14. Nov 15, 2012 #13


    User Avatar
    Staff Emeritus
    Science Advisor

    He said nothing of the sort. The wave-like properties of an electron are because of the wavefunction. (Or rather, the wavefunction is because the electron has wave-like properties) But you cannot say that the particles is located everywhere that the wavefunction says it might be at, because when we measure it we only detect it in one place.
  15. Nov 15, 2012 #14
    You are both not addressing the question i raised.

    "because when we measure it we only detect it in one place. " ...doesn't address the issue of whether particles and reality exist at all times and esp. before detection. The fact that an electron is calculated and verified experiemntally to behave exactly according to qm rules suggests that the electron is in all of its possible positions. Or if you argue that the wavefunction isn't real, then only detections are real(reality isn't real), which is the same answer just coming from the opposite direction.
  16. Nov 15, 2012 #15
    That's just not true.

    Moreover, an electron can exist before you detect it, and it can be in a superposition of states, which doesn't necessarily mean that it 'exists several places at once'.

    G-sound, bear in mind that we cannot measure or otherwise observe the wavefunction itself, it is not a physical object, it's a mathematical abstraction from which we can extract information about the current state a of a particle or sytem of particles.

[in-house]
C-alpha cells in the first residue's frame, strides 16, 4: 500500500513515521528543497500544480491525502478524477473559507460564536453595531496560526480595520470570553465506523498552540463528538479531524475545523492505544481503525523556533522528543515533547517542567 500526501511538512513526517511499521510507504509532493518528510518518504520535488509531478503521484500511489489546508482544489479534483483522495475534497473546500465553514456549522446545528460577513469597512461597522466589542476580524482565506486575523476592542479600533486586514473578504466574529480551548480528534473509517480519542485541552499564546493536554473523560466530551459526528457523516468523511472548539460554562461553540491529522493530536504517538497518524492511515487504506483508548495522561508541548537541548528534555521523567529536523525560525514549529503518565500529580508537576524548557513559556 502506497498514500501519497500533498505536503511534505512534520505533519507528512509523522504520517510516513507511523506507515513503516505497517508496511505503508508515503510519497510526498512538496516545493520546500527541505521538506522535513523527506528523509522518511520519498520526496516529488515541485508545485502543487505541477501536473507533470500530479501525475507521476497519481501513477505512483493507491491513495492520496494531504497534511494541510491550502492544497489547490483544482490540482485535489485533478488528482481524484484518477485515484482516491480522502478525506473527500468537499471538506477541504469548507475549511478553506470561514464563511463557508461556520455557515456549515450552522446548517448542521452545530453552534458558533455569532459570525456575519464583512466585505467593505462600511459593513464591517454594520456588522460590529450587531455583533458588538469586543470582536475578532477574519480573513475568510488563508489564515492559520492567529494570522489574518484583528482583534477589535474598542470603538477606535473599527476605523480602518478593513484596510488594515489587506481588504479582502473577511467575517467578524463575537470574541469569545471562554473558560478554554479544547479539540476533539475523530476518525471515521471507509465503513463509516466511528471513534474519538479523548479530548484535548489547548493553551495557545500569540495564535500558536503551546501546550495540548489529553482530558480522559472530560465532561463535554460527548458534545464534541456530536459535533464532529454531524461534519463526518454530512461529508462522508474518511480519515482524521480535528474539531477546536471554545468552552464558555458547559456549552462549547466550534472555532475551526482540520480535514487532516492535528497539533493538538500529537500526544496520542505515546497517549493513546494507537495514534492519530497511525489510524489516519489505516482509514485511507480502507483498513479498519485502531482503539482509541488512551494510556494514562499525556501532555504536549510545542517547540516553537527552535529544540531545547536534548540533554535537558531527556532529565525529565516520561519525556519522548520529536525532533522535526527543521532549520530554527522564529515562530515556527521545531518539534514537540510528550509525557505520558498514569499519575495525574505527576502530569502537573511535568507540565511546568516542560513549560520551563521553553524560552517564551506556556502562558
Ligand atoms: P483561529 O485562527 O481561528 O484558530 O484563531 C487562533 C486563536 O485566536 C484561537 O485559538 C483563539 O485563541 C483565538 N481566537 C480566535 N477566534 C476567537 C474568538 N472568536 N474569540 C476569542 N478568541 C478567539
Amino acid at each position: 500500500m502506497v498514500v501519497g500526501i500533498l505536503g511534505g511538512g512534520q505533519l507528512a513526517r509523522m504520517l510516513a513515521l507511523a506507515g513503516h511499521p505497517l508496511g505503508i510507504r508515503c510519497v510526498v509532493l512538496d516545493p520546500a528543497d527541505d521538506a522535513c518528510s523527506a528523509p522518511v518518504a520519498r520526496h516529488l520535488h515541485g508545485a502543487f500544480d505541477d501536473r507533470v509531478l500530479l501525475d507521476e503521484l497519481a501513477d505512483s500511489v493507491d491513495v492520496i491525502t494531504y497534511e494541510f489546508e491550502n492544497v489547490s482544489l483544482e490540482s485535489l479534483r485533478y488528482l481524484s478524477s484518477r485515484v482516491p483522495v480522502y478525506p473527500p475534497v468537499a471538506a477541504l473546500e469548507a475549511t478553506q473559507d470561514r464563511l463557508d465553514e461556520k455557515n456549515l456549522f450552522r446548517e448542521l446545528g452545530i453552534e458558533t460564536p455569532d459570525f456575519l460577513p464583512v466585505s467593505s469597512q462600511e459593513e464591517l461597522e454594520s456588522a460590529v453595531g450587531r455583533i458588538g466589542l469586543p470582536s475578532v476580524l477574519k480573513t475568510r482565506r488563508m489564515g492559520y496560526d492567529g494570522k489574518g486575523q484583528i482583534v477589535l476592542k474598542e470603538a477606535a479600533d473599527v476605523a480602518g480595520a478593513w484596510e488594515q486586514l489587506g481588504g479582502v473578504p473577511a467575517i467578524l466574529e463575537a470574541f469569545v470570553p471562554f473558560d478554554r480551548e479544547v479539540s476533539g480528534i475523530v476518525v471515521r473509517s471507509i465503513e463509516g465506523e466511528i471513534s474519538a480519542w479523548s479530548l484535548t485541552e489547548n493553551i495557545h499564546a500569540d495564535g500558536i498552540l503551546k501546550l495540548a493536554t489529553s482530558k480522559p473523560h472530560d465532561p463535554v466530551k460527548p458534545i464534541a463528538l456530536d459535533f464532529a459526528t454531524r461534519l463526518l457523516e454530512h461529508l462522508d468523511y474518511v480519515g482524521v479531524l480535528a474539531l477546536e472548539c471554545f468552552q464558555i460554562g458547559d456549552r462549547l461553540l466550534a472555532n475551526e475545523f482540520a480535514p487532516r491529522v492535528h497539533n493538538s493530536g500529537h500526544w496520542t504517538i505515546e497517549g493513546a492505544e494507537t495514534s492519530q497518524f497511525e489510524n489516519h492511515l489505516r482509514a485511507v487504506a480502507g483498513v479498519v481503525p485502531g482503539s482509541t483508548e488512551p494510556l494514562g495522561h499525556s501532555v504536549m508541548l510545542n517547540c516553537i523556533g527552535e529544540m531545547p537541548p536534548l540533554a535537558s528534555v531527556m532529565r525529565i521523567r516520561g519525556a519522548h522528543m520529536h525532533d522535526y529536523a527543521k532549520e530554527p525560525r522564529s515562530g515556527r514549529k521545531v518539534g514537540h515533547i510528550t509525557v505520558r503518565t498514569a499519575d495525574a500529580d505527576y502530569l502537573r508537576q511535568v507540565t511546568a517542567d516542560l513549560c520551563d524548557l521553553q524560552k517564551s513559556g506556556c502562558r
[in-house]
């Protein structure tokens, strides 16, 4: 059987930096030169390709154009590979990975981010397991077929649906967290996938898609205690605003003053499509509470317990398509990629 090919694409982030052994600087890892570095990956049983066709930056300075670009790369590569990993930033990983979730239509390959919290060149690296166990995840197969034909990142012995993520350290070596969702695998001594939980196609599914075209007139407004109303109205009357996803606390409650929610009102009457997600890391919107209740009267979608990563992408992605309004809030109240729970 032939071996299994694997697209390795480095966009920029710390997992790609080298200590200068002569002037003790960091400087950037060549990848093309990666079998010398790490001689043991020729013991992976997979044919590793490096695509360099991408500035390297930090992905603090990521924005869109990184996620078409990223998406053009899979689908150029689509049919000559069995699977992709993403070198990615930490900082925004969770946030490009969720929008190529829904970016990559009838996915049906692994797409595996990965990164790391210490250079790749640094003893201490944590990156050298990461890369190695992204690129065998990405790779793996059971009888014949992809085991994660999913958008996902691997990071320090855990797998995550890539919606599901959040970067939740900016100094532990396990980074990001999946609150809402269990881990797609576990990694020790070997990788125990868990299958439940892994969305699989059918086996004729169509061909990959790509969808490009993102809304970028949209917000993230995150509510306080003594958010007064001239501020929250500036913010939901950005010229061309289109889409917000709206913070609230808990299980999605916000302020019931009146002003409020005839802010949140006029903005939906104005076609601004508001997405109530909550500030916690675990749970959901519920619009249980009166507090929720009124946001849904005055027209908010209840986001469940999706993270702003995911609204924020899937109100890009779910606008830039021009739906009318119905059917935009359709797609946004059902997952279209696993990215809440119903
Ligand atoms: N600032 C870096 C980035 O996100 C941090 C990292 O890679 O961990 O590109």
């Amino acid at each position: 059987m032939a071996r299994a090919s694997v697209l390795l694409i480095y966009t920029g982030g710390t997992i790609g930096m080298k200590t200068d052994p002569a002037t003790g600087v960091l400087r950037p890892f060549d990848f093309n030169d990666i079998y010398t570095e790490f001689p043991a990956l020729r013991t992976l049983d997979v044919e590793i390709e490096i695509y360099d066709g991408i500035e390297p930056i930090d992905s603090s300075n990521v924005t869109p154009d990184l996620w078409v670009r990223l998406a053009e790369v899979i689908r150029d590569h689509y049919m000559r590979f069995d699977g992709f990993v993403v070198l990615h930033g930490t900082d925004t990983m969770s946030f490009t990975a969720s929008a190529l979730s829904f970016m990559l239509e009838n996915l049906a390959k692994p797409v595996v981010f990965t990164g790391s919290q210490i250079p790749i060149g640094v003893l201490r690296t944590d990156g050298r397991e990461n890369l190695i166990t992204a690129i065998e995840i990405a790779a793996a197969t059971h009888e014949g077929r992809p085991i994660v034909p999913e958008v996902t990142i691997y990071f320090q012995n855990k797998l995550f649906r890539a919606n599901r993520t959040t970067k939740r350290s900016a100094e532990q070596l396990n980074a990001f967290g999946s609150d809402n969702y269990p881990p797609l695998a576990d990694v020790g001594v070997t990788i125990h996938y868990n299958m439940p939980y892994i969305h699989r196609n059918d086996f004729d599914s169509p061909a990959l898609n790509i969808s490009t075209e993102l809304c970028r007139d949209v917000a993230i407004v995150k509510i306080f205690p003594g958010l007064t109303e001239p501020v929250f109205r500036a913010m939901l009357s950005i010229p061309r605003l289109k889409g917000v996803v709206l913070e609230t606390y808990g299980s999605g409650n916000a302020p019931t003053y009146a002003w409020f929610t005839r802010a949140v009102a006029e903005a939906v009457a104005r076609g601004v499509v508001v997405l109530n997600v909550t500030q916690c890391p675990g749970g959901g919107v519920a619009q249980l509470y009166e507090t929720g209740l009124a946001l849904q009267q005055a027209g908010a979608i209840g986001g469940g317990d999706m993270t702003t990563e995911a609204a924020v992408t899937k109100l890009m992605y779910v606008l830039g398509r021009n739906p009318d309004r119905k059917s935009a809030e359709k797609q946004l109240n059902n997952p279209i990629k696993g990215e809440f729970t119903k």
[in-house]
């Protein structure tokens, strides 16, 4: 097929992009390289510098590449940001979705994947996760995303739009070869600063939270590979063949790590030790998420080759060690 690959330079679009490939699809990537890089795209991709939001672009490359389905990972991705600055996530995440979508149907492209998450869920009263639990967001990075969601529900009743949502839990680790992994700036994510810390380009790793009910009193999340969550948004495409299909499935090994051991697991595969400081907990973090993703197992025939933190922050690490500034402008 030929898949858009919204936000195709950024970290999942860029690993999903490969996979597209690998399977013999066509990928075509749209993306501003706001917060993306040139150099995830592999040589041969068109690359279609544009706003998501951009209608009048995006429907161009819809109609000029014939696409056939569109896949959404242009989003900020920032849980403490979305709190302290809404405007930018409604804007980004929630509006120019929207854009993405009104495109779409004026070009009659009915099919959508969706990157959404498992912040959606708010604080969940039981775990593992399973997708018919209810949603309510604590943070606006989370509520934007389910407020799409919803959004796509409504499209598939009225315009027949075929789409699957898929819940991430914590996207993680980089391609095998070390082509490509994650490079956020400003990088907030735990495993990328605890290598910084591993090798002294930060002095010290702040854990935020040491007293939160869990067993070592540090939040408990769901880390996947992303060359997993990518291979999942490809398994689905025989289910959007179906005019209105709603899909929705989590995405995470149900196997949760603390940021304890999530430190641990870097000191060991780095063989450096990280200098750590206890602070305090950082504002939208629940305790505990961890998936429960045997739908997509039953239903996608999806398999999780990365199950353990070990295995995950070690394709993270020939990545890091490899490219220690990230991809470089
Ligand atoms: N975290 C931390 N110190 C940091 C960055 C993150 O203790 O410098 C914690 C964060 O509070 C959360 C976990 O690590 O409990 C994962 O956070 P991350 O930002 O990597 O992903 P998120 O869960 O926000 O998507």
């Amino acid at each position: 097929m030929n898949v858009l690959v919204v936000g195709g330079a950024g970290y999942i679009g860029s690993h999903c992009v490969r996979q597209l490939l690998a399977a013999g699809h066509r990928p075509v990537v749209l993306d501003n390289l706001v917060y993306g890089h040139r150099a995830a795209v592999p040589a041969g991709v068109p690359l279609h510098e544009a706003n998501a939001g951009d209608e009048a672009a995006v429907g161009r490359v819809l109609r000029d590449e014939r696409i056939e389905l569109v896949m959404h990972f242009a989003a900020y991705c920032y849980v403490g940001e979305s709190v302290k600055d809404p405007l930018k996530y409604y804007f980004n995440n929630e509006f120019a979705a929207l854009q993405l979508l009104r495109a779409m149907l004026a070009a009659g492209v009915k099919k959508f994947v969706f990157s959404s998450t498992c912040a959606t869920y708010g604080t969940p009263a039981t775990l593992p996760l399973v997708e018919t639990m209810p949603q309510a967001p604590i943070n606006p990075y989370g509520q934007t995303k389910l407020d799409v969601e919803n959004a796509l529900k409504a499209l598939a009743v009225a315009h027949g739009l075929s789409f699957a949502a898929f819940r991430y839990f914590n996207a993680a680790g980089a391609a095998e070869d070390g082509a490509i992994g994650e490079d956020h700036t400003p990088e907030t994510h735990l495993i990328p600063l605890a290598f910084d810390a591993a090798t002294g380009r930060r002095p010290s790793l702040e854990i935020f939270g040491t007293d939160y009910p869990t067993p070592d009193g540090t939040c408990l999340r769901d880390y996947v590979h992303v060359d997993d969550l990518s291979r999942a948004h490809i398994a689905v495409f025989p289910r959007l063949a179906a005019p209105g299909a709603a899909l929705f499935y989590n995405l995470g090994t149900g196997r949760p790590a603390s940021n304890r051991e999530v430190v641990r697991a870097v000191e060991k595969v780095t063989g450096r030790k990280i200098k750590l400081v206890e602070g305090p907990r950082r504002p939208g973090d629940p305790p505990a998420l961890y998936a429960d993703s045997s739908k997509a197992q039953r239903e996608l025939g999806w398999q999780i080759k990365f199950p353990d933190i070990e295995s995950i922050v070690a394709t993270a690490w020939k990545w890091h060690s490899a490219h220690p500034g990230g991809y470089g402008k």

17. Nov 15, 2012 #16


    User Avatar
    Staff Emeritus
    Science Advisor

    This has nothing to do with "reality existing". No matter what our theory says it's obvious reality exists, even if we describe it incorrectly.

    As to whether the particle itself exists everywhere at the same time is...complicated. First, we would need to decide what that even means. To date I don't believe anyone has been able to come up with an accepted interpretation of what the wavefunction means in a non-mathematical way.
  18. Nov 15, 2012 #17

    When it acts as if it's in all possible states at once in the universe, and some pretty complicated machinary depends on this wave nature of electrons, what does it say about the world?
  19. Nov 15, 2012 #18

    I'd say you are right that it exists though I am far less certain how and when it does.
  20. Nov 15, 2012 #19


    User Avatar
    Staff Emeritus
    Science Advisor

    That the particle obeys the mathematical laws developed by QM. That's it.

    Please, leave ramblings on reality out of this thread. They don't pertain to the thread at all and only serve to confuse people.
  21. Nov 15, 2012 #20

    It never acts (it is never seen, or measured to be) as if it were in many different states at once. That's one of the founding concepts of quantum mechanics. Whether the particle actually is in superposition of states when it is not observed is a question of philosophy. I still don't see how this has anything to do with the reality of our world, because that electron is still real, whether it is in a superposition of states or not.
    Last edited: Nov 15, 2012
Share this great discussion with others via Reddit, Google+, Twitter, or Facebook